New interdisciplinary Stanford University AI & Law research article: “The Right to Process Data for Machine Learning Purposes in the EU”, published in Harvard Law School, Harvard Journal of Law & Technology (JOLT) Volume 34, Digest Spring 2021.
Please find a short abstract below:
Europe is now at a crucial juncture in deciding how to deploy data driven technologies in ways that encourage democracy, prosperity and the well-being of European citizens. The upcoming European Data Act provides a major window of opportunity to change the story. In this respect, it is key that the European Commission takes firm action, removes overbearing policy and regulatory obstacles, strenuously harmonizes relevant legislation and provides concrete incentives and mechanisms for access, sharing and re-use of data. The article argues that to ensure an efficiently functioning European data-driven economy, a new and as yet unused term must be introduced to the field of AI & law: the right to process data for machine learning purposes.
Data has become a primary resource that should not be enclosed or commodified per se, but used for the common good. Commons based production and data for social good initiatives should be stimulated by the state. We need not to think in terms of exclusive, private property on data, but in terms of rights and freedoms to use, (modalities of) access, process and share data. If necessary and desirable for the progress of society, the state can implement new forms of property. Against this background the article explores normative justifications for open innovation and shifts in the (intellectual) property paradigm, drawing inspiration from the works of canonical thinkers such as Locke, Marx, Kant and Hegel.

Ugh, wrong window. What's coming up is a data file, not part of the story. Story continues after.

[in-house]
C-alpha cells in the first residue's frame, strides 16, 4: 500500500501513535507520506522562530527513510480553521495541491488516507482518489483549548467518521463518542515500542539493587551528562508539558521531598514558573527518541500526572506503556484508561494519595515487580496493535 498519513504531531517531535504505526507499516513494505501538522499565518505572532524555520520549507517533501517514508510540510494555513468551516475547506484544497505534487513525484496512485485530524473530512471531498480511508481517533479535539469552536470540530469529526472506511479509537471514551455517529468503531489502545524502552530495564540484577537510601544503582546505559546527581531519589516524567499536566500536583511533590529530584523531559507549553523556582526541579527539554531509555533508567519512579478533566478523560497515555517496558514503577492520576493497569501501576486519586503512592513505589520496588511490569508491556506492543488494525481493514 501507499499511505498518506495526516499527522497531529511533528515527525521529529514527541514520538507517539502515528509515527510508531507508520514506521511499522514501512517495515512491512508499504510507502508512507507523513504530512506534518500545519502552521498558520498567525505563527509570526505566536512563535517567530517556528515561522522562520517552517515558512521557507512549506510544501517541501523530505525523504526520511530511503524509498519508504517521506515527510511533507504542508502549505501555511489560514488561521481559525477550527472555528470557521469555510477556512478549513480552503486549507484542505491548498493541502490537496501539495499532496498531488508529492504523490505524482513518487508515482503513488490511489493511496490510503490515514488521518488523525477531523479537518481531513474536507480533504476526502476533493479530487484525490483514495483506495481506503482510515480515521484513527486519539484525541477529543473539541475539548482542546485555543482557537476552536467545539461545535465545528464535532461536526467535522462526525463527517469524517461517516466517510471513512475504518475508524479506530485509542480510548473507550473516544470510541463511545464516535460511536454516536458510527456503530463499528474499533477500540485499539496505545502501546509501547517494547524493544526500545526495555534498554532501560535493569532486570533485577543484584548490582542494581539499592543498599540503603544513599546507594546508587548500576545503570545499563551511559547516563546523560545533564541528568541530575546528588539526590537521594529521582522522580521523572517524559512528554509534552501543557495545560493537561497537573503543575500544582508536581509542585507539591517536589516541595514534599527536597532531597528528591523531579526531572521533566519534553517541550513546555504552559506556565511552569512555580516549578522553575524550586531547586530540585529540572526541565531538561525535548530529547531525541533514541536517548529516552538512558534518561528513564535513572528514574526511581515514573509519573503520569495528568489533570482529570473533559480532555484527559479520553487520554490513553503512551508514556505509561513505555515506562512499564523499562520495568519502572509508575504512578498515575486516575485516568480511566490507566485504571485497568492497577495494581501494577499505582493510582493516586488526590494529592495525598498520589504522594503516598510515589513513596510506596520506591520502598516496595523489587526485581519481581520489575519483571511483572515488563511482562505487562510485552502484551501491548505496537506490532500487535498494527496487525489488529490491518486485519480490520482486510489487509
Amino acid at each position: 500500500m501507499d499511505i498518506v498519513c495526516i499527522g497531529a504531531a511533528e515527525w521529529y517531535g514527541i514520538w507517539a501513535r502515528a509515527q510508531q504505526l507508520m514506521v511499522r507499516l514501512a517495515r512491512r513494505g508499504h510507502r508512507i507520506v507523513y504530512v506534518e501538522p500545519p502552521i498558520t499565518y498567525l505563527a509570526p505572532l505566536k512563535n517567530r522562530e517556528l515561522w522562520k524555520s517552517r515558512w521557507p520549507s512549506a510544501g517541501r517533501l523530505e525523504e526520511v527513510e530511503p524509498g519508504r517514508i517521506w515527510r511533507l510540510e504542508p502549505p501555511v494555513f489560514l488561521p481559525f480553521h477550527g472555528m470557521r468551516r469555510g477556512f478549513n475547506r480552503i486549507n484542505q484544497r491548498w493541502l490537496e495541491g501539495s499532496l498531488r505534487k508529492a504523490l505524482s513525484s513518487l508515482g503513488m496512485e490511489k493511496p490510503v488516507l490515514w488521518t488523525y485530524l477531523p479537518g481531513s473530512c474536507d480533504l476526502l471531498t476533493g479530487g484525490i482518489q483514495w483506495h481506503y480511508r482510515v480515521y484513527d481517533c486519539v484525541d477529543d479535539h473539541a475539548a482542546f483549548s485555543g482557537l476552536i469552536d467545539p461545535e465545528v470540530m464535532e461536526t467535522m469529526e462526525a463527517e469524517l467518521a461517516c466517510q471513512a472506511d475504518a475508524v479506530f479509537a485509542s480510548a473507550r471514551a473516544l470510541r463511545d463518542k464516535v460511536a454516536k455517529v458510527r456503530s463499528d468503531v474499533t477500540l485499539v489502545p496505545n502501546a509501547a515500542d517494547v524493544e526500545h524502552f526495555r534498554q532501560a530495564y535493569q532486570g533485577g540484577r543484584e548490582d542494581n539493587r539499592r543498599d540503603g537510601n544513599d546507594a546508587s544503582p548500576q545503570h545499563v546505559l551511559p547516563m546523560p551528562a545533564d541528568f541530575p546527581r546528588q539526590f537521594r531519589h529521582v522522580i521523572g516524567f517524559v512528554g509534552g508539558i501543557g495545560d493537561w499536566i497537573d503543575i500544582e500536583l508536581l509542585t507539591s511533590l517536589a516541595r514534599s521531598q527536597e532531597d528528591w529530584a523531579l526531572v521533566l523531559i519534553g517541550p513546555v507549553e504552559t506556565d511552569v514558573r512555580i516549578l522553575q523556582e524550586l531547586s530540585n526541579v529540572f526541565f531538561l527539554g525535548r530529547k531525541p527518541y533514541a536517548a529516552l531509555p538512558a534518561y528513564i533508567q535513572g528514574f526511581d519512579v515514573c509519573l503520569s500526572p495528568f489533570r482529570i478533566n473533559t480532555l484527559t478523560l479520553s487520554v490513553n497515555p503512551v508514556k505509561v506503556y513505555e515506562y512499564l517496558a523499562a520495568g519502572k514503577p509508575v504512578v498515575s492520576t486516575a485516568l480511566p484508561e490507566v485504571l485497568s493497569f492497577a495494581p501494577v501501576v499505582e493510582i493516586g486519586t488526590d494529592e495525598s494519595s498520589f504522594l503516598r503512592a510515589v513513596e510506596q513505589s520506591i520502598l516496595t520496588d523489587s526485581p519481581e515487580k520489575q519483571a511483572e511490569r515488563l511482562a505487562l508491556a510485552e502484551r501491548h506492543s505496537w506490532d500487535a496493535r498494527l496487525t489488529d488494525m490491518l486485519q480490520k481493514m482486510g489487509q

The article maintains that there should be exceptions to (de facto, economic or legal) ownership claims on data that provide user rights and freedom to operate in the setting of AI model training. It concludes that this exception is conceivable as a legal concept analogous to a quasi, imperfect usufruct in the form of a right to process data for machine learning purposes. A combination of usus and fructus (ius utendi et fruendi), not for land but for primary resource data. A right to process data that works within the context of AI and the Internet of Things (IoT), and that fits in the EU acquis communautaire. Such a right makes access, sharing and re-use of data possible, and helps to fulfil the European Strategy for Data’s desiderata.